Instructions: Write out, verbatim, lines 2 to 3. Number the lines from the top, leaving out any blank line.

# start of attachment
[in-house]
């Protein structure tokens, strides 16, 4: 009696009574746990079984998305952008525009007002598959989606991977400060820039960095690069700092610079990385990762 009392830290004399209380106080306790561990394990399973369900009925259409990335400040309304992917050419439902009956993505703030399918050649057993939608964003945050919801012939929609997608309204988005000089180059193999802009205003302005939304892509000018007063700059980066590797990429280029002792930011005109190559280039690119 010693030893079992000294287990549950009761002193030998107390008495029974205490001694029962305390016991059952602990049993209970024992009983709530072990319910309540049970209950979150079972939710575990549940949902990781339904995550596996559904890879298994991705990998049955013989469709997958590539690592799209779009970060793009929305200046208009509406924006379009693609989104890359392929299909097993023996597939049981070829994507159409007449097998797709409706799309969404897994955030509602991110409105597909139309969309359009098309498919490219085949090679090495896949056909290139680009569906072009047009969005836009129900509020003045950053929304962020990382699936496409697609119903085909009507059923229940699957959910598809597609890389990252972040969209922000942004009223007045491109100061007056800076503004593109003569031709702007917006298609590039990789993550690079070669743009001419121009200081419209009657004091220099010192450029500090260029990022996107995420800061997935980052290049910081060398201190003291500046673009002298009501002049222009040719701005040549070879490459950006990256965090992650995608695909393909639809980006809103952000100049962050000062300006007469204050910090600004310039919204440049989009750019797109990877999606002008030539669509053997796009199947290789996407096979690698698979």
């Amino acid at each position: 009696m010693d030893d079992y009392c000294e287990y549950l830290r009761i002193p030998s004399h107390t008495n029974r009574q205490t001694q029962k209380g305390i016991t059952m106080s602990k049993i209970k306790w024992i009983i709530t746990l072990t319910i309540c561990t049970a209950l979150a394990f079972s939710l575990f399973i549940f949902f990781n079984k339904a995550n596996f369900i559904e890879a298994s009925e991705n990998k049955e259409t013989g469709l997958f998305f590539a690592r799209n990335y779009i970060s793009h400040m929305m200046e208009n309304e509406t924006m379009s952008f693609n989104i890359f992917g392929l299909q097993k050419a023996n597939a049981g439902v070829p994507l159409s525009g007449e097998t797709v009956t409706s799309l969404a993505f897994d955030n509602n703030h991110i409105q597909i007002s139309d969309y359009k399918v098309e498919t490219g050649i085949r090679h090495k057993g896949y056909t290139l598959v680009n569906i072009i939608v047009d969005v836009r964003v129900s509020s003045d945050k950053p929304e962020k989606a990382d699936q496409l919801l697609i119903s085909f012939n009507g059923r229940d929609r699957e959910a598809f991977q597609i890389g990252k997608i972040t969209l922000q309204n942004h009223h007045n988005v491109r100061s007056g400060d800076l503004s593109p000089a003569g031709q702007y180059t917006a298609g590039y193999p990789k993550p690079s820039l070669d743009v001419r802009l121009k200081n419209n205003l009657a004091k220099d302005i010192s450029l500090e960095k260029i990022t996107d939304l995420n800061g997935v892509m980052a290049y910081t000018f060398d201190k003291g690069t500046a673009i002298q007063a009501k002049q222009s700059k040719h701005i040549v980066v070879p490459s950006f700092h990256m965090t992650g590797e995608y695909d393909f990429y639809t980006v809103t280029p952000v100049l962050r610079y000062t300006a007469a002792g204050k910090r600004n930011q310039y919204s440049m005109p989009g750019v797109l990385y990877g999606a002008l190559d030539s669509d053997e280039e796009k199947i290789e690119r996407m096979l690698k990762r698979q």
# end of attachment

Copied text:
């Protein structure tokens, strides 16, 4: 009696009574746990079984998305952008525009007002598959989606991977400060820039960095690069700092610079990385990762 009392830290004399209380106080306790561990394990399973369900009925259409990335400040309304992917050419439902009956993505703030399918050649057993939608964003945050919801012939929609997608309204988005000089180059193999802009205003302005939304892509000018007063700059980066590797990429280029002792930011005109190559280039690119 010693030893079992000294287990549950009761002193030998107390008495029974205490001694029962305390016991059952602990049993209970024992009983709530072990319910309540049970209950979150079972939710575990549940949902990781339904995550596996559904890879298994991705990998049955013989469709997958590539690592799209779009970060793009929305200046208009509406924006379009693609989104890359392929299909097993023996597939049981070829994507159409007449097998797709409706799309969404897994955030509602991110409105597909139309969309359009098309498919490219085949090679090495896949056909290139680009569906072009047009969005836009129900509020003045950053929304962020990382699936496409697609119903085909009507059923229940699957959910598809597609890389990252972040969209922000942004009223007045491109100061007056800076503004593109003569031709702007917006298609590039990789993550690079070669743009001419121009200081419209009657004091220099010192450029500090260029990022996107995420800061997935980052290049910081060398201190003291500046673009002298009501002049222009040719701005040549070879490459950006990256965090992650995608695909393909639809980006809103952000100049962050000062300006007469204050910090600004310039919204440049989009750019797109990877999606002008030539669509053997796009199947290789996407096979690698698979």
């Amino acid at each position: 009696m010693d030893d079992y009392c000294e287990y549950l830290r009761i002193p030998s004399h107390t008495n029974r009574q205490t001694q029962k209380g305390i016991t059952m106080s602990k049993i209970k306790w024992i009983i709530t746990l072990t319910i309540c561990t049970a209950l979150a394990f079972s939710l575990f399973i549940f949902f990781n079984k339904a995550n596996f369900i559904e890879a298994s009925e991705n990998k049955e259409t013989g469709l997958f998305f590539a690592r799209n990335y779009i970060s793009h400040m929305m200046e208009n309304e509406t924006m379009s952008f693609n989104i890359f992917g392929l299909q097993k050419a023996n597939a049981g439902v070829p994507l159409s525009g007449e097998t797709v009956t409706s799309l969404a993505f897994d955030n509602n703030h991110i409105q597909i007002s139309d969309y359009k399918v098309e498919t490219g050649i085949r090679h090495k057993g896949y056909t290139l598959v680009n569906i072009i939608v047009d969005v836009r964003v129900s509020s003045d945050k950053p929304e962020k989606a990382d699936q496409l919801l697609i119903s085909f012939n009507g059923r229940d929609r699957e959910a598809f991977q597609i890389g990252k997608i972040t969209l922000q309204n942004h009223h007045n988005v491109r100061s007056g400060d800076l503004s593109p000089a003569g031709q702007y180059t917006a298609g590039y193999p990789k993550p690079s820039l070669d743009v001419r802009l121009k200081n419209n205003l009657a004091k220099d302005i010192s450029l500090e960095k260029i990022t996107d939304l995420n800061g997935v892509m980052a290049y910081t000018f060398d201190k003291g690069t500046a673009i002298q007063a009501k002049q222009s700059k040719h701005i040549v980066v070879p490459s950006f700092h990256m965090t992650g590797e995608y695909d393909f990429y639809t980006v809103t280029p952000v100049l962050r610079y000062t300006a007469a002792g204050k910090r600004n930011q310039y919204s440049m005109p989009g750019v797109l990385y990877g999606a002008l190559d030539s669509d053997e280039e796009k199947i290789e690119r996407m096979l690698k990762r698979q």